Have you ever given in to an emotional charity appeal, only to wonder where your donation was really headed? Earnest groups of all kinds are helping people this holiday season, with just a few disreputable ones willing to also help you part with your hard-earned money. Did you know that third-party solicitors, in some states, can keep 80 to 90 percent of charitable donations for themselves? A spokesperson for a leading charity watchdog group says you should be prepared to ask a few awkward questions:
1. Where can I see the charity's financial reports?
2. Do you work or volunteer directly for the charity or for a third party?
3. Do you, as the solicitor, keep a portion of my donation? If so, how much?
Meghan Davison is Program Assistant for Charity Watch, formerly known as The American Institute of Philanthropy. She cautions, "Never give to a charity you know nothing about." When she suggested asking for things like IRS reports or other financial data, she explained, "How a group responds can be very telling." Whether or not you end up crunching all the numbers yourself, knowing a group is willing to be transparent adds some level of assurance. Davison suggests avoiding the awkward exchange with a solicitor altogether by giving directly to a charity through its website or mailing a check. She shared the shocking statistic that third-party solicitors can sometimes keep as much as 90 cents out of every dollar. In contrast, when you give directly, you can often count on two-thirds of the money going to the cause. "Generally," explains Davison, "we say that a highly efficient charity is going to be able to spend 75% or more on their charitable programs." Exceptions might include a smaller charity that is less popular, such as a group trying to help with a rare disease, when overhead might show up as a higher percentage of the budget. Larger charities and those led by medical professionals will likely have CEOs with the highest salaries, which should still reflect a proportionate amount of the overall budget. Davison says it's appropriate for donors to hold charities accountable by giving direct feedback about your expectations.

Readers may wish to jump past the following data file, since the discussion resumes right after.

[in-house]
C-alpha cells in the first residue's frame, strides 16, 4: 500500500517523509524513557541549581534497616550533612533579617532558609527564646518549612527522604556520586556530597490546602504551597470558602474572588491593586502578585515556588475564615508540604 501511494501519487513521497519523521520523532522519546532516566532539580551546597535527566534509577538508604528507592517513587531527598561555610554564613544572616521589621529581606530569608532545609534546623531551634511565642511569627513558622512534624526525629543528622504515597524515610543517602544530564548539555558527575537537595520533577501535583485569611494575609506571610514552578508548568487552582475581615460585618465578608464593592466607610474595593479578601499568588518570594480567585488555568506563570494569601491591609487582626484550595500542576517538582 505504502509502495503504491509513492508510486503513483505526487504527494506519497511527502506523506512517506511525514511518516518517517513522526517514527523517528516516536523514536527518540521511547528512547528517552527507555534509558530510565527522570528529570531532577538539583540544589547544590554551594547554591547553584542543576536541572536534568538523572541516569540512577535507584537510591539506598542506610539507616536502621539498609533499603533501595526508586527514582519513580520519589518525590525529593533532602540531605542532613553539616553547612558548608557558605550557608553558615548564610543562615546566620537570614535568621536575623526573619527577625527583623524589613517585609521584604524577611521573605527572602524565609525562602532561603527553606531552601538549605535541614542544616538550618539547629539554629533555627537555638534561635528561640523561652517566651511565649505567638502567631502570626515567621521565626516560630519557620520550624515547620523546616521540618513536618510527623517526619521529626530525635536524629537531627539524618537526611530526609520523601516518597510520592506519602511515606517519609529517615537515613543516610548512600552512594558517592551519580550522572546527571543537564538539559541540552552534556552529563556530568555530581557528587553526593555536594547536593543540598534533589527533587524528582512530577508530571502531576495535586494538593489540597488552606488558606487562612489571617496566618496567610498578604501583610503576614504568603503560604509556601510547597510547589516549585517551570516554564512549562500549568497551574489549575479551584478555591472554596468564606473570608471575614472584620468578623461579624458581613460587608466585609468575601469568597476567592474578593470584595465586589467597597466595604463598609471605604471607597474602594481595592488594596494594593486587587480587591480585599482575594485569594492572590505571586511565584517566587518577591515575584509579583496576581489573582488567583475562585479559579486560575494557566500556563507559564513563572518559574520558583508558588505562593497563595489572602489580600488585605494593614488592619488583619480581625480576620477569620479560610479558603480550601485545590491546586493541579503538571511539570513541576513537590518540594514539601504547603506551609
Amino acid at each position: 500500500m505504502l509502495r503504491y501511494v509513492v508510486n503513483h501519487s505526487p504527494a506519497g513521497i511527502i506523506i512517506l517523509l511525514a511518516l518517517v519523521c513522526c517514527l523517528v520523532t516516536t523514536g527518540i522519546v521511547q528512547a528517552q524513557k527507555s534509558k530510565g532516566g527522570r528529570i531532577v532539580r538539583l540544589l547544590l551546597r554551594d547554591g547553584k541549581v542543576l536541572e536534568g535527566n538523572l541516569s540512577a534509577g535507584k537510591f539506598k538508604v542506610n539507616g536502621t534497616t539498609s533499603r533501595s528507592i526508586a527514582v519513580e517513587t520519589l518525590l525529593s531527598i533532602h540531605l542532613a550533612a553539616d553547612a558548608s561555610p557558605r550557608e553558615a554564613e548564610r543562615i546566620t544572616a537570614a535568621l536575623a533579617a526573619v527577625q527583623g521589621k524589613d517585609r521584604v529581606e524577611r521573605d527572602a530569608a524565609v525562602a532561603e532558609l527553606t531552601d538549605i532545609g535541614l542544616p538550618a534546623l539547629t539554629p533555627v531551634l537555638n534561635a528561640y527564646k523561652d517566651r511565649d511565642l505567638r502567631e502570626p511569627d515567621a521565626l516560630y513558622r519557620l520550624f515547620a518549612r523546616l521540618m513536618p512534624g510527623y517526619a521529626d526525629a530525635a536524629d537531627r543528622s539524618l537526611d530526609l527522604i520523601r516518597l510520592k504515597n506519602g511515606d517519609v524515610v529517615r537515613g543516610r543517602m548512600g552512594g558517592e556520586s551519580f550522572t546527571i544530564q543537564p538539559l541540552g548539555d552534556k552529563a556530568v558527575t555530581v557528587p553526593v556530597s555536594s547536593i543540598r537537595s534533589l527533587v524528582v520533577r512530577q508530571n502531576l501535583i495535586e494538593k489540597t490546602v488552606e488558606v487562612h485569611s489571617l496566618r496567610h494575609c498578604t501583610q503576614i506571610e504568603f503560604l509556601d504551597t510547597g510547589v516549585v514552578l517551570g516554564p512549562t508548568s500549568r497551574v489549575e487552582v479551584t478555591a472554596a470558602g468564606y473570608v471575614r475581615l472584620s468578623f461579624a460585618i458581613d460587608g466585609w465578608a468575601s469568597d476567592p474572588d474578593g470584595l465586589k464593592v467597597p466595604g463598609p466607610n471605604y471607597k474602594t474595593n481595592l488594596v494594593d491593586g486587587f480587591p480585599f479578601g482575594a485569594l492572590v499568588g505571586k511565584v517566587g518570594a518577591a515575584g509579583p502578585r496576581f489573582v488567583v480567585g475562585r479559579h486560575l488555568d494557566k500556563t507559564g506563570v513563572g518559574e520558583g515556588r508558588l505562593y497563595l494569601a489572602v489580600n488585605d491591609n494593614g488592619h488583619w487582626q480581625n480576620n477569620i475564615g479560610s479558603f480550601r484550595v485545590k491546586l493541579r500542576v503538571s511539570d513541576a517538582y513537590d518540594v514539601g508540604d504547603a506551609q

is funded by member contributions in order to remain an independent watchdog group. It summarizes handy information about most charities year-around. You can request one free sample copy of the Charity Rating Guide & Watchdog Report
via email at firstname.lastname@example.org
or by phone at 773-529-2300.
Here are more links to resources from Charity Watch
Writer's note: All of this week's tips on savvy charitable giving got me thinking of the red kettles and ringing bells and smiling children at churches collecting donations for mission this time of year. I hope being informed won't make any of us more Scrooge-like, but rather more informed in order to help with these good causes. For instance, before we round up volunteers to help collect for a cause, we have a responsibility to check into the integrity of that particular organization. Some churches and other volunteer groups have some kind of vetting process already in place. In case they don't, it's okay to ask.
Vetting Charities by The Numbers